The Listener: Thomas Hopkins Gallaudet, the Father of American Sign Language

Thomas Hopkins Gallaudet went to great lengths to help a young Deaf girl named Alice communicate with the world.
Thomas Hopkins Gallaudet made teaching sign language his mission in life.
Thomas Hopkins Gallaudet made teaching sign language his mission in life. / NickAllen, Wikimedia Commons // CC BY-SA 3.0

Thomas Hopkins Gallaudet’s story begins with a little girl.

In the early 1800s, Gallaudet arrived back home in Hartford, Connecticut, to visit his family after completing his education in two seeming disparate fields—law and divinity. While mulling over his decision to become a minister, Gallaudet took notice of Alice Cogswell, a 9-year-old neighborhood girl who he soon realized was deaf.

For Gallaudet, a man unsure of which direction to take in life, meeting Alice would prove fateful. He became determined to open up her world, and in doing so transformed the Deaf community—but the reputation of the institution he helped build would prove both complicated and tragic.

Struggling to Be Understood

In the 1800s, the practice of medicine was largely that—practice. To have a physical affliction meant a strong possibility one would not only be dismissed but ostracized.

A person using sign language is pictured
Sign language not widely regarded in the 19th century. / Srinivasan J/iStock via Getty Images

At the time Gallaudet met Alice Cogswell, some harbored the belief that deaf people were mentally impaired or otherwise beyond reach. To structure formal education for those who had lost hearing through birth or illness was rare, especially in the United States.

Gallaudet, who was born in Philadelphia in 1787, didn’t see things that way. The Yale graduate had considered law before realizing his Protestant roots were calling him to the ministry. He became a traveling minister and taught children history in areas lacking in schools or curriculums, making him uniquely positioned to understand that educators needed a way to reach all students, not just ones who could listen.

Gallaudet also had the good fortune to become acquainted with Alice’s father, Mason Cogswell. An educated surgeon in good social standing, Cogswell wasn’t disposed to believe in superstitions about his daughter’s condition. He simply wanted to see her live a fulfilling life.

With Mason’s assistance, Gallaudet traveled to Europe to investigate something he had only read about: a burgeoning educational system for the Deaf.

Gallaudet’s journey took him to England and Scotland, where the lauded Braidwood schools were located. Under the direction of the Braidwoods, the “deaf and dumb” were taught a mixture of oral communication and hand gestures. But all students were expected to learn lip reading as part of the lesson plan, a one-size-fits-all approach that Gallaudet found frustrating.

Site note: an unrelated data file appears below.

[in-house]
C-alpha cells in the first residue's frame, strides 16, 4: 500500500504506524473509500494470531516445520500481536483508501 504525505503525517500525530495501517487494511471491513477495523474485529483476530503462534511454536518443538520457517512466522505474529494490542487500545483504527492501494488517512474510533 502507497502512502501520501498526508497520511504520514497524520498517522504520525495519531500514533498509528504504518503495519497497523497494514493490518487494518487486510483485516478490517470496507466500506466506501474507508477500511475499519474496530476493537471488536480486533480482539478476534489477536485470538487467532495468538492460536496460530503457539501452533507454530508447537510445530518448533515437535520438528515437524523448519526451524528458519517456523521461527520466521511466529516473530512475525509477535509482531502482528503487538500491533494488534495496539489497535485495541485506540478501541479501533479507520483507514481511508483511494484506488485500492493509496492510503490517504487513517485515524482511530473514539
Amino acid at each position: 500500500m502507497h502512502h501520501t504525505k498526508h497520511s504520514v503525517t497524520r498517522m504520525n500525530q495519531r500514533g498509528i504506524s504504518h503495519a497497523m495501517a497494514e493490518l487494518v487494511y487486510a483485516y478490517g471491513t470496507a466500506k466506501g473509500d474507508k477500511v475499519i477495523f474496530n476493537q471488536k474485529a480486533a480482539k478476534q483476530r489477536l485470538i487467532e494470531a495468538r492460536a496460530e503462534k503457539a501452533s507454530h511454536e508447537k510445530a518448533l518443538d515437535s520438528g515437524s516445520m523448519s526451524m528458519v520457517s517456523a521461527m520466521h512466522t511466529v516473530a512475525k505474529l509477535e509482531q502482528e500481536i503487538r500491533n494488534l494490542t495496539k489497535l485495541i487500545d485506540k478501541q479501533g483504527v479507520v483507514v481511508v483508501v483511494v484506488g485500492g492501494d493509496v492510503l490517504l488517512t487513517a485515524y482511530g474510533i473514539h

The encounter was further discouraging when Gallaudet realized Braidwood’s philosophy didn’t involve sharing knowledge. Braidwood saw Gallaudet as a possible competitor for students and demanded he pay him a percentage of the fees he collected from any future pupils.

Disappointed, Gallaudet next went to France at the invitation of Roch-Ambroise Cucurron Sicard of what’s now the Institut National de Jeunes Sourds de Paris. Sicard had been lecturing in England and told Gallaudet about the school, which taught a form of sign language. Here Gallaudet found a more receptive welcome; Sicard was happy to share his techniques.

Sicard was fluent in sign language but was in no way its innovator or inventor. Pocket communities that had adopted hand signs to communicate had existed for hundreds of years, including the Benedictine monks (who needed to communicate even during periods of voluntary silence) and, most notably, Martha’s Vineyard in Massachusetts. There, due to genetic reasons, 1 in 25 residents had some form of hearing loss, far higher than the then-national average of 1 in 5700. This led residents to evolve and pass along what became known as Martha’s Vineyard Sign Language.

But Sicard’s school was one of the few places where hand gestures indicating words and concepts were formally taught. And even though Sicard was accommodating, Gallaudet faced a new problem: Learning sign language was an intensive process. Even with Cogswell’s backing, he was financially unable to remain in France long enough to learn everything he needed.

If Gallaudet couldn’t remain in France, then perhaps he could take part of France back home with him.

The French Connection

In 1816, Laurent Clerc was Sicard’s chief assistant and a valuable asset to Sicard’s sign language program. Clerc was himself deaf, possibly from birth, though a childhood accident—an infected burn—may have also been to blame. He was taught at the Institut but spurned attempts to force him to speak. Clerc was most comfortable using gestures.

A boy is pictured learning sign language
Sign language hasn't always been viewed positively in the Deaf community. / Wavebreakmedia/iStock via Getty Images

Both Clerc and fellow teacher Jean Massieu were experienced in manual sign language, which dispensed with incorporating oral language and relied solely on hand cues that were assigned words. It was Gallaudet’s idea that Clerc could return with him to America as a kind of emissary, helping this form of physical communication gain ground outside of France.